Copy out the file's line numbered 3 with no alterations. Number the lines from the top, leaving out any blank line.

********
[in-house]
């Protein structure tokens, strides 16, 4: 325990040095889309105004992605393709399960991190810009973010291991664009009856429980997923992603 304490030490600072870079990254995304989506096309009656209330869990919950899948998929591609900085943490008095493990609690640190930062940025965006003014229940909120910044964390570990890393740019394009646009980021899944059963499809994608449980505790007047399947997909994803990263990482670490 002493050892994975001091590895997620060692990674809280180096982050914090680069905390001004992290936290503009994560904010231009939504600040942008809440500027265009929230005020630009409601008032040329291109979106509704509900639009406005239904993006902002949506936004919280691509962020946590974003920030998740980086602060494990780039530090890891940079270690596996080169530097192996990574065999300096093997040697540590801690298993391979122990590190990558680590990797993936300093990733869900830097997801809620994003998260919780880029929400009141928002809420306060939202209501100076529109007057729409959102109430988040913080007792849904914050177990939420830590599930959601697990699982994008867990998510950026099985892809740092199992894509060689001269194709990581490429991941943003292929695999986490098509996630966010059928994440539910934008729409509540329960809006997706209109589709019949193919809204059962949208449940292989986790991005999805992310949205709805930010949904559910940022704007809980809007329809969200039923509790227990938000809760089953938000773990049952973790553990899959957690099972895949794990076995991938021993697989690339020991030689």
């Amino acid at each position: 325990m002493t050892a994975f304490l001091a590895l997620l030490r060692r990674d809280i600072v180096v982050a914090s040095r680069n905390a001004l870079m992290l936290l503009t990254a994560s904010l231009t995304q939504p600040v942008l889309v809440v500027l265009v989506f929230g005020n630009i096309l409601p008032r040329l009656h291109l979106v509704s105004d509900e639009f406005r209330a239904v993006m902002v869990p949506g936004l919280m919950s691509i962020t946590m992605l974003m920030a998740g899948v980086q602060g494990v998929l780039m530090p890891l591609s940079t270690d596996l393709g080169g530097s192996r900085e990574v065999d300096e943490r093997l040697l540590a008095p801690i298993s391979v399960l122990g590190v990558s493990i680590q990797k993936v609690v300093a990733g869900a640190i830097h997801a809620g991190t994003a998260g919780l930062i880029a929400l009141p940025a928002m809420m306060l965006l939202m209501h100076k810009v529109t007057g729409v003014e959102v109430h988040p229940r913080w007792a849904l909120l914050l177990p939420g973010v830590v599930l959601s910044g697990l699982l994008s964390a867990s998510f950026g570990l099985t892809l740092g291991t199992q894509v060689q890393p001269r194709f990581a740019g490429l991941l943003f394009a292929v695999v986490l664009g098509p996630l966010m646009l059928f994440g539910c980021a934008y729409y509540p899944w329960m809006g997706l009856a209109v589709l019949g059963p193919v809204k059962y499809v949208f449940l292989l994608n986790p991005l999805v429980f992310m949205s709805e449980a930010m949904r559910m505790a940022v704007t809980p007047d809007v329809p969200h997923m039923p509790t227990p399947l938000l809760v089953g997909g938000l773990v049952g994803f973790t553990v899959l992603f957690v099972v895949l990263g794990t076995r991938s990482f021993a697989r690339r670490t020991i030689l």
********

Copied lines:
């Amino acid at each position: 325990m002493t050892a994975f304490l001091a590895l997620l030490r060692r990674d809280i600072v180096v982050a914090s040095r680069n905390a001004l870079m992290l936290l503009t990254a994560s904010l231009t995304q939504p600040v942008l889309v809440v500027l265009v989506f929230g005020n630009i096309l409601p008032r040329l009656h291109l979106v509704s105004d509900e639009f406005r209330a239904v993006m902002v869990p949506g936004l919280m919950s691509i962020t946590m992605l974003m920030a998740g899948v980086q602060g494990v998929l780039m530090p890891l591609s940079t270690d596996l393709g080169g530097s192996r900085e990574v065999d300096e943490r093997l040697l540590a008095p801690i298993s391979v399960l122990g590190v990558s493990i680590q990797k993936v609690v300093a990733g869900a640190i830097h997801a809620g991190t994003a998260g919780l930062i880029a929400l009141p940025a928002m809420m306060l965006l939202m209501h100076k810009v529109t007057g729409v003014e959102v109430h988040p229940r913080w007792a849904l909120l914050l177990p939420g973010v830590v599930l959601s910044g697990l699982l994008s964390a867990s998510f950026g570990l099985t892809l740092g291991t199992q894509v060689q890393p001269r194709f990581a740019g490429l991941l943003f394009a292929v695999v986490l664009g098509p996630l966010m646009l059928f994440g539910c980021a934008y729409y509540p899944w329960m809006g997706l009856a209109v589709l019949g059963p193919v809204k059962y499809v949208f449940l292989l994608n986790p991005l999805v429980f992310m949205s709805e449980a930010m949904r559910m505790a940022v704007t809980p007047d809007v329809p969200h997923m039923p509790t227990p399947l938000l809760v089953g997909g938000l773990v049952g994803f973790t553990v899959l992603f957690v099972v895949l990263g794990t076995r991938s990482f021993a697989r690339r670490t020991i030689l």